Day 148 – South Latitude

Where Next?
Bob Williams
Tue 10 May 2022 07:35
Noon Position: 01 26.7 S 091 44.0 E
Course: SE Speed: 7 knots
Wind: SW F4 Sea: moderate
Swell: W 2m
Weather: overcast, warm, humid
Day’s Run: 187 nm

The highlight of the last 24 hours was crossing the equator at 1758 yesterday evening and returning once more to our home hemisphere. Our foray into the north is now complete, and the box for that component of our circumnavigation has been checked. Hooray!
The wind has on average remained fresh from the SW but with numerous rain squalls passing over. Consequently I have taken the second reef in and out of the main on numerous occasions. However, overnight the sky has transformed from a kaleidoscope of complex cloud patterns with patches of clear sky broken by high cirrus and numerous large cumulonimbus clouds to a uniform grey stratus cloud. So it seems unlikely that we should be caught out by any more thunderheads and their sudden squalls suddenly descending upon us. We now have only one reef in the main and full headsail, and if conditions remain as they are I will shake out the last reef shortly.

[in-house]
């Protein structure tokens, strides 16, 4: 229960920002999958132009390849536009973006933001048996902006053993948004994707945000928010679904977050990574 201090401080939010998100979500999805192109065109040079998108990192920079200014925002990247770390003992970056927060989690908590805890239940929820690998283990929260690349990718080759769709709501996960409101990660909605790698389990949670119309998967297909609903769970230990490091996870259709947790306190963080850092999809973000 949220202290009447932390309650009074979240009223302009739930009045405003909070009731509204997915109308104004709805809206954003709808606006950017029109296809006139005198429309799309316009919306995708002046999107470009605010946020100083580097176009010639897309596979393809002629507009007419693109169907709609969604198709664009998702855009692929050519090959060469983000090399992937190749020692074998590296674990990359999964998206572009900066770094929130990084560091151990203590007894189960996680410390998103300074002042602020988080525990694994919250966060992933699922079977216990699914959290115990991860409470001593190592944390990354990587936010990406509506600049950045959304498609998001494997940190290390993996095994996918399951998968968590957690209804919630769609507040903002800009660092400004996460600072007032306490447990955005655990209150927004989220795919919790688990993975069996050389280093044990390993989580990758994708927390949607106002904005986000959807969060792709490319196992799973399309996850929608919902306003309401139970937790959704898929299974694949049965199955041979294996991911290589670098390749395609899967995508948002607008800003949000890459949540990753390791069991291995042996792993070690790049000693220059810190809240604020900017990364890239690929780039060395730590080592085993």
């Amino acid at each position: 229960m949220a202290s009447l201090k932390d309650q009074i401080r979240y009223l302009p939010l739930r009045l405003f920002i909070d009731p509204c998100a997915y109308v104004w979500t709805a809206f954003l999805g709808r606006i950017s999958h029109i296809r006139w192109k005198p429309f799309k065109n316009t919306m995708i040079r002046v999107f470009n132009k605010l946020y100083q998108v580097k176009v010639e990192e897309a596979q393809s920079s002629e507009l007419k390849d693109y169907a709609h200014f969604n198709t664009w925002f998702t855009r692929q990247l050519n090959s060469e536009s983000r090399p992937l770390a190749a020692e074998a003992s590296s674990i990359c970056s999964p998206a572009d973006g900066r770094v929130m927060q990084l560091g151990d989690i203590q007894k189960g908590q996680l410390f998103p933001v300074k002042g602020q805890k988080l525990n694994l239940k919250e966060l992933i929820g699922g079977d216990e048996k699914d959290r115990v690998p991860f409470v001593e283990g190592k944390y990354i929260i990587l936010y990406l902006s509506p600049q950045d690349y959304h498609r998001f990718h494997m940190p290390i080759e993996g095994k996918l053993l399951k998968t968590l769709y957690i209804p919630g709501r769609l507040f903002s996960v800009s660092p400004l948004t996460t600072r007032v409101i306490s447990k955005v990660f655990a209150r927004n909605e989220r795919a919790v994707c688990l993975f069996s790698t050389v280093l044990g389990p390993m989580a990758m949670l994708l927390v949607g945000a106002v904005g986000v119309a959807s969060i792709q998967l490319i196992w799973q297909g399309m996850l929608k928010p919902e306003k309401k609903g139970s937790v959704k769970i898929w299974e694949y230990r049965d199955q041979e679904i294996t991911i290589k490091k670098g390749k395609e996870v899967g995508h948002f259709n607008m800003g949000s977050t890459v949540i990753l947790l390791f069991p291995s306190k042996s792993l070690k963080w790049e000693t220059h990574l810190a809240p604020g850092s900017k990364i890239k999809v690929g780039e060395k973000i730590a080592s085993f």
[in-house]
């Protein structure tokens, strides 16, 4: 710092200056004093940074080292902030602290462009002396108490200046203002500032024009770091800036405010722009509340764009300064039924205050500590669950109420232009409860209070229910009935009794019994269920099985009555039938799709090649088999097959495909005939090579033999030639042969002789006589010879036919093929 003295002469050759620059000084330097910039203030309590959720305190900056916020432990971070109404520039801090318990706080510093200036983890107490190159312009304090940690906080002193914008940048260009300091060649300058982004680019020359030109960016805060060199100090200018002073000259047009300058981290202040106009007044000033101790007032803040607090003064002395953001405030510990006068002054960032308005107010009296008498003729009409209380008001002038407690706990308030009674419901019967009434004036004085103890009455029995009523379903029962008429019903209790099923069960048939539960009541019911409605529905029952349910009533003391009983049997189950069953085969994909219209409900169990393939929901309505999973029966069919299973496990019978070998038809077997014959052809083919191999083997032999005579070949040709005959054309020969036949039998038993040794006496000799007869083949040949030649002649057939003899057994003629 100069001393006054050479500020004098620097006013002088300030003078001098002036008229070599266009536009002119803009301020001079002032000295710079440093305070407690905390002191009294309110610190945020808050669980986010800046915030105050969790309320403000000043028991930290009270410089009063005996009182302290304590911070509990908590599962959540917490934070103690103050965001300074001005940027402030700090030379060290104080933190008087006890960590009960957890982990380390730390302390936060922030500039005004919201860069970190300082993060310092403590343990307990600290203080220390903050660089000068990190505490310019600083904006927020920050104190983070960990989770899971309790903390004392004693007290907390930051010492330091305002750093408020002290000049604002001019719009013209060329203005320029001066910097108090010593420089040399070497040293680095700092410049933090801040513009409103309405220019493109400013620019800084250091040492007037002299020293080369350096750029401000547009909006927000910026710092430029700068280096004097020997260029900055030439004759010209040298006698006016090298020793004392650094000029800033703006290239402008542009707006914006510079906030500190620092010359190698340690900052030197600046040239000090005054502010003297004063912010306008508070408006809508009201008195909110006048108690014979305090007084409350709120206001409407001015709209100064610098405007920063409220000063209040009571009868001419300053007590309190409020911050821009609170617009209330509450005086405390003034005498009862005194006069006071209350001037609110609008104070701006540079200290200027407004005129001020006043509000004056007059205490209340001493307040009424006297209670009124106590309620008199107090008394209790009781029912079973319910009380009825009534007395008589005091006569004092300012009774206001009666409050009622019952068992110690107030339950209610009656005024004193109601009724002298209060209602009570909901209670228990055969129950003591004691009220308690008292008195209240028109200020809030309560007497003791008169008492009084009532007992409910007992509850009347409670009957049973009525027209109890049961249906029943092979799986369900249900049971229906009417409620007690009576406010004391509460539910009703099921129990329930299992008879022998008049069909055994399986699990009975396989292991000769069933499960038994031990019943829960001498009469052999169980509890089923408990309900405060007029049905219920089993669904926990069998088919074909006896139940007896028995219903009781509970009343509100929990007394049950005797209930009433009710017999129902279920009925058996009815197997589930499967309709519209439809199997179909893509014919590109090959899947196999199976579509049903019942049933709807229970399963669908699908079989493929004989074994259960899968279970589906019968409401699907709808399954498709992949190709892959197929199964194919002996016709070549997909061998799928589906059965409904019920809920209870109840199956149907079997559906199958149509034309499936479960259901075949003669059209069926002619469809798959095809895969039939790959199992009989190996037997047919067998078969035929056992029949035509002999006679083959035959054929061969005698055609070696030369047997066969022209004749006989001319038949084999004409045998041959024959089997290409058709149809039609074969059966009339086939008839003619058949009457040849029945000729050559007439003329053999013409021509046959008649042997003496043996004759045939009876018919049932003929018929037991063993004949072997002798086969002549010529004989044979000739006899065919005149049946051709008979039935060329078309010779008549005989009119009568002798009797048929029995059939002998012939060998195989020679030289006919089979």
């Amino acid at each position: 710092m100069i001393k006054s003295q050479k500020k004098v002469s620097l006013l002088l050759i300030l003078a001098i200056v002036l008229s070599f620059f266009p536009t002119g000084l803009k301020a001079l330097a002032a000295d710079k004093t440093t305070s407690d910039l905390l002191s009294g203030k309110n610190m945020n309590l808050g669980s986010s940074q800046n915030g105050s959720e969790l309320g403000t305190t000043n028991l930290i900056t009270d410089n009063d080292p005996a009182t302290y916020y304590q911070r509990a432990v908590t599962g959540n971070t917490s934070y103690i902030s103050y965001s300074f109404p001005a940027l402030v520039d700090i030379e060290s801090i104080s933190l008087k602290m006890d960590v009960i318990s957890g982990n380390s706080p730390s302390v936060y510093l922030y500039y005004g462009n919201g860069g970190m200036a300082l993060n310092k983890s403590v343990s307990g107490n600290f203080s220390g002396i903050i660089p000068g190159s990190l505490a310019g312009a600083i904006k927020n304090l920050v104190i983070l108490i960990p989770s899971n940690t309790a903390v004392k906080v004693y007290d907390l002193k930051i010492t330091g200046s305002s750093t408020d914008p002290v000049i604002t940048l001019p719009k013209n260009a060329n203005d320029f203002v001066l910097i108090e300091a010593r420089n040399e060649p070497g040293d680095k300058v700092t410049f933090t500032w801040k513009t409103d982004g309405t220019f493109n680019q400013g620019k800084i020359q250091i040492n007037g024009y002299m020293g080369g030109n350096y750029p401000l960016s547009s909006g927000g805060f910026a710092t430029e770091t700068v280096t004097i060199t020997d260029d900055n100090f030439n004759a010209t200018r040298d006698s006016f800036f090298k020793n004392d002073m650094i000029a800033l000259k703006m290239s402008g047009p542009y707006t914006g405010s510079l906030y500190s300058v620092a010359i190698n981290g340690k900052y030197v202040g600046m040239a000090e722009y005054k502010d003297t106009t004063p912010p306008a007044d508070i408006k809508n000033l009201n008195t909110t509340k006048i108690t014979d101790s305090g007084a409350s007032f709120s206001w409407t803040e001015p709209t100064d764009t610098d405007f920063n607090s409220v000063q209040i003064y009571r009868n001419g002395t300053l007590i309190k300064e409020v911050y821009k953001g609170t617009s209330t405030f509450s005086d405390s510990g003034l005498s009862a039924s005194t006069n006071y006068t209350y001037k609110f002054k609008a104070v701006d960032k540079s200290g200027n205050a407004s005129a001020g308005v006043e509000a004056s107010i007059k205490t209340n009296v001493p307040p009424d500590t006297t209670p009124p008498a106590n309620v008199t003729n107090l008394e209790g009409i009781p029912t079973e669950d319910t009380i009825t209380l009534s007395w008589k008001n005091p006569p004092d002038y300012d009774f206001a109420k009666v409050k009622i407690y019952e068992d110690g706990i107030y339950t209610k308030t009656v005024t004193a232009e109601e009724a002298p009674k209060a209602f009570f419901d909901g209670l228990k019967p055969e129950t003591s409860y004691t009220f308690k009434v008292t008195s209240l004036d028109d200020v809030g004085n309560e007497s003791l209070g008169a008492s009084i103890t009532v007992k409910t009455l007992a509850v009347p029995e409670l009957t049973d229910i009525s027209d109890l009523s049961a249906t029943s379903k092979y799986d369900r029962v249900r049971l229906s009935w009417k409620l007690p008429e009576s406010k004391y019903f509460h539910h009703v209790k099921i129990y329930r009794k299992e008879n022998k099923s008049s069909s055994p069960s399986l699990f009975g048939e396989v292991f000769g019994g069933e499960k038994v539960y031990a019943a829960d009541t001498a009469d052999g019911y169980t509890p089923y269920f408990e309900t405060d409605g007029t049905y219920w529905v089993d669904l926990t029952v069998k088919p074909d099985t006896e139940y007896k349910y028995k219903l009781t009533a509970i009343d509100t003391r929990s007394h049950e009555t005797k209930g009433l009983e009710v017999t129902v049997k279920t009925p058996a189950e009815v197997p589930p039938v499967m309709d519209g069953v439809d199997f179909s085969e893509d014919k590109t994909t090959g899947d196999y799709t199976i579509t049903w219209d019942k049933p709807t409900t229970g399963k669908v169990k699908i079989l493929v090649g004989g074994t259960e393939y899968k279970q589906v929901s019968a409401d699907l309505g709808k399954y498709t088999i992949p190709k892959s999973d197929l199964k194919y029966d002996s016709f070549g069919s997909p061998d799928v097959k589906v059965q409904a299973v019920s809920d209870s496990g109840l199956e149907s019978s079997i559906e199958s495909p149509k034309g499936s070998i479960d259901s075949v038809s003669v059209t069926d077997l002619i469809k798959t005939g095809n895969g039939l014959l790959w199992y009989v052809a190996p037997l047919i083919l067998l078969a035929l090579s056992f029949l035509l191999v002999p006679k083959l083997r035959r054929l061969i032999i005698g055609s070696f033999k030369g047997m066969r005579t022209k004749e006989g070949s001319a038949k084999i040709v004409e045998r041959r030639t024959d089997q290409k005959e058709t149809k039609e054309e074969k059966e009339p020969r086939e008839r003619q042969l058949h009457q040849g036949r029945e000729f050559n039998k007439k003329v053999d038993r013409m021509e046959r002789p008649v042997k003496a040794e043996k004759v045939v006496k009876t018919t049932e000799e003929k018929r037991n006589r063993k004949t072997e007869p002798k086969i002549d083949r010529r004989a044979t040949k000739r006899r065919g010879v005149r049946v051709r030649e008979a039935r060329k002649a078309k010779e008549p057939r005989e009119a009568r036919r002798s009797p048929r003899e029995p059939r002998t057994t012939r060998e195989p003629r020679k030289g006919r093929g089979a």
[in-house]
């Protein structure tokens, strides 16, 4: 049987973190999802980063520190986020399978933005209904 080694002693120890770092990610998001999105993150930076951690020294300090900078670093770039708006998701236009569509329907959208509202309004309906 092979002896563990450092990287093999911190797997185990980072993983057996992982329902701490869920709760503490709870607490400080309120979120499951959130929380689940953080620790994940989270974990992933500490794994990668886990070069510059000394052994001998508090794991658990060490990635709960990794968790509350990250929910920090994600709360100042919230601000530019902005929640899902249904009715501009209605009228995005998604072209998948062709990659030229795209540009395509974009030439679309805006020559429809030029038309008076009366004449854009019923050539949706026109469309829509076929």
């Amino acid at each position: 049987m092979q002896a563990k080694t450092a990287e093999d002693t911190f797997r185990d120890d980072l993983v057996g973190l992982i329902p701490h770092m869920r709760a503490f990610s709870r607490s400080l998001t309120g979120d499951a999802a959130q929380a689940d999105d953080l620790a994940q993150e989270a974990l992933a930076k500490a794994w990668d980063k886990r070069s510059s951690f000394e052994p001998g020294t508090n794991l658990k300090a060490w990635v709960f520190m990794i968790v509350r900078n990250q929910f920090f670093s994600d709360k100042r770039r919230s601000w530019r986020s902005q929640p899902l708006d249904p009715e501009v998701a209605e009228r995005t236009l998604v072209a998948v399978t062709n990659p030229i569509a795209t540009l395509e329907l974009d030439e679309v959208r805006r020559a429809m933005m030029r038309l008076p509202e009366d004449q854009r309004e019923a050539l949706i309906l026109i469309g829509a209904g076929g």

Despite the squally conditions, we have made another excellent day’s run. The Equatorial Counter-current has been of significant help. I calculate that at times it has been running at up to three knots in our favour and that overall it has added some fifty miles to our day’s run. It would be nice to think that perhaps Sylph had sprouted some wings during this voyage but I am afraid it isn’t so, her consistent top speed remains around six and a half knots. I am not complaining, thus far old Sylph has performed most admirably.
All is well.